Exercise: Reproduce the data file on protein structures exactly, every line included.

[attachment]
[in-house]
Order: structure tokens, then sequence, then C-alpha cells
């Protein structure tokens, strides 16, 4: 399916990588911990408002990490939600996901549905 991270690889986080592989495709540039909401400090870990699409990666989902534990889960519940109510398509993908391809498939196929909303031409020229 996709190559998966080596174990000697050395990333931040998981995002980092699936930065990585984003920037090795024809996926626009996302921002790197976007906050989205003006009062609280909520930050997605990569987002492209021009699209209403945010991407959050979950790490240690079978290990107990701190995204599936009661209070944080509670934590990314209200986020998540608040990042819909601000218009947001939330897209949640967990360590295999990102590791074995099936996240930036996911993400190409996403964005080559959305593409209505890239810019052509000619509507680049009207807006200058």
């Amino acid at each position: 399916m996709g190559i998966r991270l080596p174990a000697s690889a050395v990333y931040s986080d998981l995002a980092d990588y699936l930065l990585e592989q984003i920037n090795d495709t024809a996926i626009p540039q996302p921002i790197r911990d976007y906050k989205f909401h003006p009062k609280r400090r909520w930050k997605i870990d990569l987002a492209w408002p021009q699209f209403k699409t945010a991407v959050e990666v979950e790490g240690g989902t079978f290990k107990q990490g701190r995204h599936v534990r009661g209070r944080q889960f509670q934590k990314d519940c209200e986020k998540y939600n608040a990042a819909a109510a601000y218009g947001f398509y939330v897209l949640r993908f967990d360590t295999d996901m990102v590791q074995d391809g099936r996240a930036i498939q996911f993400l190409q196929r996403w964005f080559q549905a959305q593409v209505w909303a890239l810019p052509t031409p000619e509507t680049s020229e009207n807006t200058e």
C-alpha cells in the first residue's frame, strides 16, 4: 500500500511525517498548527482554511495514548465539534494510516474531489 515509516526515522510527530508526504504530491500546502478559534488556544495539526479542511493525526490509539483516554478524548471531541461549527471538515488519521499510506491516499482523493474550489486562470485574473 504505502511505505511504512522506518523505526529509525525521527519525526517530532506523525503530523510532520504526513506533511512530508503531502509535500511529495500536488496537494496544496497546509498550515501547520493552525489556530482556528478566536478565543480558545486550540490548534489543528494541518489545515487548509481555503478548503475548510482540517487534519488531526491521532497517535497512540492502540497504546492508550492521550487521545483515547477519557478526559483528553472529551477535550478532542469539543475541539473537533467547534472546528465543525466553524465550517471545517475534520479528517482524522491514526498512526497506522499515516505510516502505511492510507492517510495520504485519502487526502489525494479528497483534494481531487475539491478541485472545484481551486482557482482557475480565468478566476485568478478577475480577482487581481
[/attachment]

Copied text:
[in-house]
Order: structure tokens, then sequence, then C-alpha cells
């Protein structure tokens, strides 16, 4: 399916990588911990408002990490939600996901549905 991270690889986080592989495709540039909401400090870990699409990666989902534990889960519940109510398509993908391809498939196929909303031409020229 996709190559998966080596174990000697050395990333931040998981995002980092699936930065990585984003920037090795024809996926626009996302921002790197976007906050989205003006009062609280909520930050997605990569987002492209021009699209209403945010991407959050979950790490240690079978290990107990701190995204599936009661209070944080509670934590990314209200986020998540608040990042819909601000218009947001939330897209949640967990360590295999990102590791074995099936996240930036996911993400190409996403964005080559959305593409209505890239810019052509000619509507680049009207807006200058």
């Amino acid at each position: 399916m996709g190559i998966r991270l080596p174990a000697s690889a050395v990333y931040s986080d998981l995002a980092d990588y699936l930065l990585e592989q984003i920037n090795d495709t024809a996926i626009p540039q996302p921002i790197r911990d976007y906050k989205f909401h003006p009062k609280r400090r909520w930050k997605i870990d990569l987002a492209w408002p021009q699209f209403k699409t945010a991407v959050e990666v979950e790490g240690g989902t079978f290990k107990q990490g701190r995204h599936v534990r009661g209070r944080q889960f509670q934590k990314d519940c209200e986020k998540y939600n608040a990042a819909a109510a601000y218009g947001f398509y939330v897209l949640r993908f967990d360590t295999d996901m990102v590791q074995d391809g099936r996240a930036i498939q996911f993400l190409q196929r996403w964005f080559q549905a959305q593409v209505w909303a890239l810019p052509t031409p000619e509507t680049s020229e009207n807006t200058e």
C-alpha cells in the first residue's frame, strides 16, 4: 500500500511525517498548527482554511495514548465539534494510516474531489 515509516526515522510527530508526504504530491500546502478559534488556544495539526479542511493525526490509539483516554478524548471531541461549527471538515488519521499510506491516499482523493474550489486562470485574473 504505502511505505511504512522506518523505526529509525525521527519525526517530532506523525503530523510532520504526513506533511512530508503531502509535500511529495500536488496537494496544496497546509498550515501547520493552525489556530482556528478566536478565543480558545486550540490548534489543528494541518489545515487548509481555503478548503475548510482540517487534519488531526491521532497517535497512540492502540497504546492508550492521550487521545483515547477519557478526559483528553472529551477535550478532542469539543475541539473537533467547534472546528465543525466553524465550517471545517475534520479528517482524522491514526498512526497506522499515516505510516502505511492510507492517510495520504485519502487526502489525494479528497483534494481531487475539491478541485472545484481551486482557482482557475480565468478566476485568478478577475480577482487581481